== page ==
A few quick hits:
Sharapova to Steal No. 1?
Amelie Mauresmo is No. 1 on the WTA Tour Rankings. Justine Henin-Hardenne has had a better year that Mauresmo, and is currently No. 1 in the 2006-points-only standings. Who will come out on top at the end of the year? Maria Sharapova?
Henin announced on her website she is likely out until the year-end championships in Madrid, if her bum knee even allows her to play that. Mauresmo is attempting to play Moscow this week after pulling mid-tournament last week in Stuttgart with a right shoulder injury. Stuttgart, by the way, had eight of the Top 15 pull out with injuries. That’s not injury, that’s an epidemic.
Enter the No. 3 Sharapova on the 2006-only standings, a mere 145 points behind the No. 2 Mauresmo. The leggy global brand can bridge that gap with 135 points for reaching the semifinals this week at Moscow, depending on the injured Mauresmo’s results. A win in Moscow would put her at No. 2, roughly 450 points behind the idle Henin. Then the global brand will get additional point-earning opportunities at Zurich (Tier I) and Linz (Tier II) before the year-end championships in Madrid.
Sharapova needs to play her brand of muscle ball while doing what few of the WTA top players can do nowadays — stay uninjured.
Davis Cup Popularity Up and Up
The International Tennis Federation announced that hits on the official Davis Cup website last month, which featured the World Group semifinals (Russia d. U.S., Argentina d. Australia) and the World Group Playoffs, were the highest in recorded history.
Especially in the U.S., where viewers are frequently forced to hit the web when broadcasters think tennis fans are content with watching tape-delayed matches.
“Daviscup.com and Fedcup.com, the official sites of Davis Cup by BNP Paribas and Fed Cup by BNP Paribas, have enjoyed more traffic on each tie weekend in 2006 than in any previous year,” says the ITF. “The 2007 Davis Cup draw, covered live on Davis Cup Radio for the first time, also proved a big attraction as 51,000 visitor sessions and 267,068 page views were recorded on draw day alone. There were 45,000 unique visitors to the site, and 1,400 people accessed the live radio coverage.”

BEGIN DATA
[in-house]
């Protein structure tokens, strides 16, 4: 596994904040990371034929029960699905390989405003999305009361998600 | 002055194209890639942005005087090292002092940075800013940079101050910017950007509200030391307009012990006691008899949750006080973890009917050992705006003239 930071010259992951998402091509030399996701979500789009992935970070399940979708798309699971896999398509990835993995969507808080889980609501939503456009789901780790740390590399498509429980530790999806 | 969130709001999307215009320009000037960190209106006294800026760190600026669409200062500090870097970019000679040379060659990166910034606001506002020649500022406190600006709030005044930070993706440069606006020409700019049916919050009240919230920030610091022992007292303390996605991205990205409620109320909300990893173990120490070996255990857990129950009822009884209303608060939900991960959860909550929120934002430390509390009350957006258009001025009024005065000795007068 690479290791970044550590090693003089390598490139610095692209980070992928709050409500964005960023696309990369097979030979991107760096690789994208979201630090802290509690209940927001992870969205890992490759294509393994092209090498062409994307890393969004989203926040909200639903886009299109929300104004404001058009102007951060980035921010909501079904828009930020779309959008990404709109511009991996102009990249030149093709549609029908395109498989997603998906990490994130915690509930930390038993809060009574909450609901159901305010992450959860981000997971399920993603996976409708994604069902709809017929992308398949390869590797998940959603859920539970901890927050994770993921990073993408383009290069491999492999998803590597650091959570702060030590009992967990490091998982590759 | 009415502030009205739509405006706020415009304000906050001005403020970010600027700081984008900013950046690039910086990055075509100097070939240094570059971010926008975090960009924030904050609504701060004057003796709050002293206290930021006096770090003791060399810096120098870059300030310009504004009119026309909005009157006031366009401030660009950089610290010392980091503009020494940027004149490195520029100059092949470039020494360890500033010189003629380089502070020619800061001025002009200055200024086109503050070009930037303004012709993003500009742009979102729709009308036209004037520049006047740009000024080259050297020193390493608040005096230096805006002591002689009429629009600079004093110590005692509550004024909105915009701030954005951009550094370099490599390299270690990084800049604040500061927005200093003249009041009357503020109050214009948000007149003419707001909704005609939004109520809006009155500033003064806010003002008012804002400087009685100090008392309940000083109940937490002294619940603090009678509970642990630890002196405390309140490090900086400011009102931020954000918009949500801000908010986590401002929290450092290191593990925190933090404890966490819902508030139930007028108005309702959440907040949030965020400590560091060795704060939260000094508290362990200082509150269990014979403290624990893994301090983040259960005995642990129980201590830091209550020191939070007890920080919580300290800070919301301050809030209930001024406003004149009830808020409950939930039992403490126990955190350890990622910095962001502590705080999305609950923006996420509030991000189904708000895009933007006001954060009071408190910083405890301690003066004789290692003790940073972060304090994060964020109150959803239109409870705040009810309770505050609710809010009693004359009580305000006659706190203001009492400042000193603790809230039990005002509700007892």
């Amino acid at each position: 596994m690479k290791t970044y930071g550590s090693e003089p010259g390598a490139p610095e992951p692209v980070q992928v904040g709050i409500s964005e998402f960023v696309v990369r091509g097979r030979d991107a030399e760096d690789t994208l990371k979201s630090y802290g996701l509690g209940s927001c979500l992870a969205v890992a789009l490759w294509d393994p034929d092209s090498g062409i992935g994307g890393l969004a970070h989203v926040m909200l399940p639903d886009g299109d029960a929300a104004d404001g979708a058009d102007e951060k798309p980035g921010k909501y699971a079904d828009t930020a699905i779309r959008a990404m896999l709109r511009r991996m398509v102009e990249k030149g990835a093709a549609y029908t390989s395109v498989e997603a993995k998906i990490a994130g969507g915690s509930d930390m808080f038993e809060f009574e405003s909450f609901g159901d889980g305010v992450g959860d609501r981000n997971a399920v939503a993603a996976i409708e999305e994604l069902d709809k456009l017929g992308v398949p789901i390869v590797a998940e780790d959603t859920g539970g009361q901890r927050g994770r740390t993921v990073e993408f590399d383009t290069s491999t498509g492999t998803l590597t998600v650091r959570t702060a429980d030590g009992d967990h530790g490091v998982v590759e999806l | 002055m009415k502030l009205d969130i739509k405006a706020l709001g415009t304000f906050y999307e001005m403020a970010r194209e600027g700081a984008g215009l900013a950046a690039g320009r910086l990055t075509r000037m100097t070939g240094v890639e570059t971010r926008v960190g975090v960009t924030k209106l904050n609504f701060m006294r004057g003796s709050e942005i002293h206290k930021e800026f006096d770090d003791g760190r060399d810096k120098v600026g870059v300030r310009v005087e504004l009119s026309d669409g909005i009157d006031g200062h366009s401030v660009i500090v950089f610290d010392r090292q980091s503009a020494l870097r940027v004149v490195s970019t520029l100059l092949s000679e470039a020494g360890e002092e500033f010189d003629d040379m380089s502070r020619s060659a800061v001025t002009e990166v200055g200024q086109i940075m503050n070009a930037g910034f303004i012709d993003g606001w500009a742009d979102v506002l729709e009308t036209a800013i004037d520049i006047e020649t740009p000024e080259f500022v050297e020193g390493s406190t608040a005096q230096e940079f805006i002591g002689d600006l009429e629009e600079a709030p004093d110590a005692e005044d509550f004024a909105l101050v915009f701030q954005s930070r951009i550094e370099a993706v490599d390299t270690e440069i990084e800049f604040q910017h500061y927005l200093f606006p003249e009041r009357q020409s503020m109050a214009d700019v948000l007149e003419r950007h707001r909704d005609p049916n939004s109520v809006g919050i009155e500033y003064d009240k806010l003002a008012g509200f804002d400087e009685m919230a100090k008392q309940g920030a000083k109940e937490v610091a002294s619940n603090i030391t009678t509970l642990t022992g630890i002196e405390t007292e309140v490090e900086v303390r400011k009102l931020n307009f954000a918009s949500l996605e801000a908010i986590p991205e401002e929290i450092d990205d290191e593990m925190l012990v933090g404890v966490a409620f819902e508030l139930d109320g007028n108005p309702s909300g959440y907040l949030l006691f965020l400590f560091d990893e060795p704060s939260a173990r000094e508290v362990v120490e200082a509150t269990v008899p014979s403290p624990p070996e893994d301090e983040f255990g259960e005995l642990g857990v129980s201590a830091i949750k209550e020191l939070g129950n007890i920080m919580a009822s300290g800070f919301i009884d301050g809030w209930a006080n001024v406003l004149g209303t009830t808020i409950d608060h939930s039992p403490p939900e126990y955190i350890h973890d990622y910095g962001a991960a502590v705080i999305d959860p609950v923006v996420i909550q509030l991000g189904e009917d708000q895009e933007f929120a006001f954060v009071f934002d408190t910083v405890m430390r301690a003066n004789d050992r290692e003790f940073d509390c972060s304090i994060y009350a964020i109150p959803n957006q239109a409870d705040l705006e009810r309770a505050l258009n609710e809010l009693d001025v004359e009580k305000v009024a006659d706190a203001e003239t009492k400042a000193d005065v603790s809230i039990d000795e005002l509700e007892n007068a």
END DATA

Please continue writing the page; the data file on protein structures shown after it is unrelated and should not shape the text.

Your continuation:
What’s the point? I don’t know, but if you’re huddled in front of your computer listening to on-line live radio coverage of the Davis Cup draw — I bow down to you, you are on another level of fandom — and maybe should consider seeking help.
One of tennis’ jewels, yet not ATP or WTA events, the Davis cup gets short shrift even as the oldest and largest event in world sports. Maybe someone besides the promotion-challenged ITF could polish that jewel a little more, especially in the U.S. where sporting news of the Davis Cup is on par with girl’s high school JV soccer.
Pub That Masters Cup Doubles
When the ATP sliced and diced the doubles game, changing to no-ad scoring and a tiebreak instead of a third set, the reasoning was that more singles stars would play doubles since the matches were shorter.
So how is that going?
The highest Top 20 singles player on the ATP Doubles Race standing is Mario Ancic at No. 27 with partner Mahesh Bhupathi. They’ve played two tournaments together all year.
The “Doubles Revolution,” as they say, will not be televised. From the looks of things, you can’t be sure it even happened. Are you following the fact that this week five of the eight positions at the Masters Cup Doubles have been filled (see if you can name a team besides the Bryan brothers), and the final three spots are being contested by teams such as Fyrstenberg-Matkowski and Dlouhy-Vizner? Try and promote that.
The ATP announcement of cutting doubles to get more singles players involved brought back memories of the years John McEnroe, Stefan Edberg, Guy Forget and Patrick Rafter earned year-end doubles berths.
Doubles remains the most-played, and most popular, aspect of tennis among recreational players, as it ironically disappears from the pro game.
Most of the doubles guys don’t mind what’s going on with “doubles promotion,” as long as there are doubles draws at events and they are still getting paid. But perhaps it’s time to start worrying, if you’re a doubles specialist, whether this “Revolution” has an end goal of improving the game, or if it’s just a diversion until the ATP tournament voting block again tries and get the ATP to completely cut the doubles cord.
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